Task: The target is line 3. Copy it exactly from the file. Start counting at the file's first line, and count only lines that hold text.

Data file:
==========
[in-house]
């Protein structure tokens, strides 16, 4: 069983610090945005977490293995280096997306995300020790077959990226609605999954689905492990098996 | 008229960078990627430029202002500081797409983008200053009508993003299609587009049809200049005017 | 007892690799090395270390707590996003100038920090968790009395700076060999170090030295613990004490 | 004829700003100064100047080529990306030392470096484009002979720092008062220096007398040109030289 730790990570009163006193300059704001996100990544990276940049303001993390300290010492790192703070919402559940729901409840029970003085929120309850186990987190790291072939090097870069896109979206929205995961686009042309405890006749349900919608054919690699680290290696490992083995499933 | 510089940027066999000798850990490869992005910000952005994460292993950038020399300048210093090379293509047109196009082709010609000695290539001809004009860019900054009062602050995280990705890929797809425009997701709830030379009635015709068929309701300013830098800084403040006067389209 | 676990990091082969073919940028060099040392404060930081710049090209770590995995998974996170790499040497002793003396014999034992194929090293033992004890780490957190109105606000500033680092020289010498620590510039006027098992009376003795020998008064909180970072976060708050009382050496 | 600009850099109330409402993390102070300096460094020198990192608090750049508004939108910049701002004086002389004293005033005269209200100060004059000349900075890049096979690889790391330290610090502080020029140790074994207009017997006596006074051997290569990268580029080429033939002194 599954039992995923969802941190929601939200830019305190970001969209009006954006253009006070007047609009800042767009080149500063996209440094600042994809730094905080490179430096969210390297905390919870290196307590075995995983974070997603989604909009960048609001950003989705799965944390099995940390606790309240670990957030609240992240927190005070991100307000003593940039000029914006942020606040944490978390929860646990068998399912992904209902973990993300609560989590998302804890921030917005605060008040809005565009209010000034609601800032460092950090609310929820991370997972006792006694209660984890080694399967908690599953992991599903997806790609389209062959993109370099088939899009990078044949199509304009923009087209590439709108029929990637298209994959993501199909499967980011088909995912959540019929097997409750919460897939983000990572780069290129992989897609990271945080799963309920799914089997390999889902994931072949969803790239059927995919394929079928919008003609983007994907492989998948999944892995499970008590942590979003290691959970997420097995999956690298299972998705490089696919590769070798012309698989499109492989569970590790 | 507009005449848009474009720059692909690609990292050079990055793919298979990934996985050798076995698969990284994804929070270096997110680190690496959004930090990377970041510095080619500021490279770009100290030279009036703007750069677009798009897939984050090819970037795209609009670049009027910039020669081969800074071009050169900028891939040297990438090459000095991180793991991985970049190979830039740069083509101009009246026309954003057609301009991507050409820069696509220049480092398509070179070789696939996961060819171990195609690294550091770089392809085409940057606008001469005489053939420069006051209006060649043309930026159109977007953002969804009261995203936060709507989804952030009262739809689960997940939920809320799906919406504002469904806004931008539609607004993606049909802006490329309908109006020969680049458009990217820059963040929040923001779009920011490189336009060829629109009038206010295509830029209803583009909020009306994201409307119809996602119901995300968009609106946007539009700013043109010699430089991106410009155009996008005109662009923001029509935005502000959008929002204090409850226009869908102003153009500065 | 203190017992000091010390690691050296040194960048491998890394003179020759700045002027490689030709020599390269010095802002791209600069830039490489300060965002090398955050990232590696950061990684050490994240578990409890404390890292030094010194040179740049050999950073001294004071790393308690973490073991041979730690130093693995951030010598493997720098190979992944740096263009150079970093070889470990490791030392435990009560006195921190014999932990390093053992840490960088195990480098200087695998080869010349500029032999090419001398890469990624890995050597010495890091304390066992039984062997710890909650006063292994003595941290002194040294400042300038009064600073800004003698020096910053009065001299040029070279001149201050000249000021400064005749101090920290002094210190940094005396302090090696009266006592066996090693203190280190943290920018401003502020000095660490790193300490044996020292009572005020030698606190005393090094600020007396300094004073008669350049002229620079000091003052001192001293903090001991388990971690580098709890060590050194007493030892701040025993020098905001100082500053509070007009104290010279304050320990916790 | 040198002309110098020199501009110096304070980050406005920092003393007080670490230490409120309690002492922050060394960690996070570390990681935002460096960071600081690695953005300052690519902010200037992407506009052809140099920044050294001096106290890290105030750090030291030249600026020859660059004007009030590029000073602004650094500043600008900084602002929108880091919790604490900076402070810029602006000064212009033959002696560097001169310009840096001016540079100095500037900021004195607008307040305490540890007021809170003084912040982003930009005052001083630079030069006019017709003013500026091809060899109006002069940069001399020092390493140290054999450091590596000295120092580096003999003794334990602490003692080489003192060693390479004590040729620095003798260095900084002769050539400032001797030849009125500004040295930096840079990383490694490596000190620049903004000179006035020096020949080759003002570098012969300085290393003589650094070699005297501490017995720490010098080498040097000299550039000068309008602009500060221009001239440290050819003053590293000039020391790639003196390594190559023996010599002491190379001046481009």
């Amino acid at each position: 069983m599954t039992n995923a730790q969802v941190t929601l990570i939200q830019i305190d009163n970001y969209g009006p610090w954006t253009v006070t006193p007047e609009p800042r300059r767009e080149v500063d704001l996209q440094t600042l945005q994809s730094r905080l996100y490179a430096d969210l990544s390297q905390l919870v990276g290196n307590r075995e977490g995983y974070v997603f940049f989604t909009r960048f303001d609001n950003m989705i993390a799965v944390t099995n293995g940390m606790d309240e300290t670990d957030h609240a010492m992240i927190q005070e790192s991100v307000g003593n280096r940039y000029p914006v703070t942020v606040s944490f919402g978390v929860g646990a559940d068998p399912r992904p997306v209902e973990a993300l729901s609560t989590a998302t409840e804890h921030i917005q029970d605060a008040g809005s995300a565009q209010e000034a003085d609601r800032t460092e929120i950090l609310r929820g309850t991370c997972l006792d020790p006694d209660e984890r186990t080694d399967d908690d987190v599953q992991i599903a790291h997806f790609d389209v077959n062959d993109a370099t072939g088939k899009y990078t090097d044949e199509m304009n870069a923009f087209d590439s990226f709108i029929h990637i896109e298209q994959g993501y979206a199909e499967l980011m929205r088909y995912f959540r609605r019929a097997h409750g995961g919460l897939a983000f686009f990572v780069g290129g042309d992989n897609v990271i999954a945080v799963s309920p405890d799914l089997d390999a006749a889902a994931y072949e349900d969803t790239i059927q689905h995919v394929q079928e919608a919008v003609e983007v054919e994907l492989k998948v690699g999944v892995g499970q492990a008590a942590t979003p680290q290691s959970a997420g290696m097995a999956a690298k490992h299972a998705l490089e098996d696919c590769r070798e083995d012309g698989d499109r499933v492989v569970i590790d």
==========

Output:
């Amino acid at each position: 069983m599954t039992n995923a730790q969802v941190t929601l990570i939200q830019i305190d009163n970001y969209g009006p610090w954006t253009v006070t006193p007047e609009p800042r300059r767009e080149v500063d704001l996209q440094t600042l945005q994809s730094r905080l996100y490179a430096d969210l990544s390297q905390l919870v990276g290196n307590r075995e977490g995983y974070v997603f940049f989604t909009r960048f303001d609001n950003m989705i993390a799965v944390t099995n293995g940390m606790d309240e300290t670990d957030h609240a010492m992240i927190q005070e790192s991100v307000g003593n280096r940039y000029p914006v703070t942020v606040s944490f919402g978390v929860g646990a559940d068998p399912r992904p997306v209902e973990a993300l729901s609560t989590a998302t409840e804890h921030i917005q029970d605060a008040g809005s995300a565009q209010e000034a003085d609601r800032t460092e929120i950090l609310r929820g309850t991370c997972l006792d020790p006694d209660e984890r186990t080694d399967d908690d987190v599953q992991i599903a790291h997806f790609d389209v077959n062959d993109a370099t072939g088939k899009y990078t090097d044949e199509m304009n870069a923009f087209d590439s990226f709108i029929h990637i896109e298209q994959g993501y979206a199909e499967l980011m929205r088909y995912f959540r609605r019929a097997h409750g995961g919460l897939a983000f686009f990572v780069g290129g042309d992989n897609v990271i999954a945080v799963s309920p405890d799914l089997d390999a006749a889902a994931y072949e349900d969803t790239i059927q689905h995919v394929q079928e919608a919008v003609e983007v054919e994907l492989k998948v690699g999944v892995g499970q492990a008590a942590t979003p680290q290691s959970a997420g290696m097995a999956a690298k490992h299972a998705l490089e098996d696919c590769r070798e083995d012309g698989d499109r499933v492989v569970i590790d």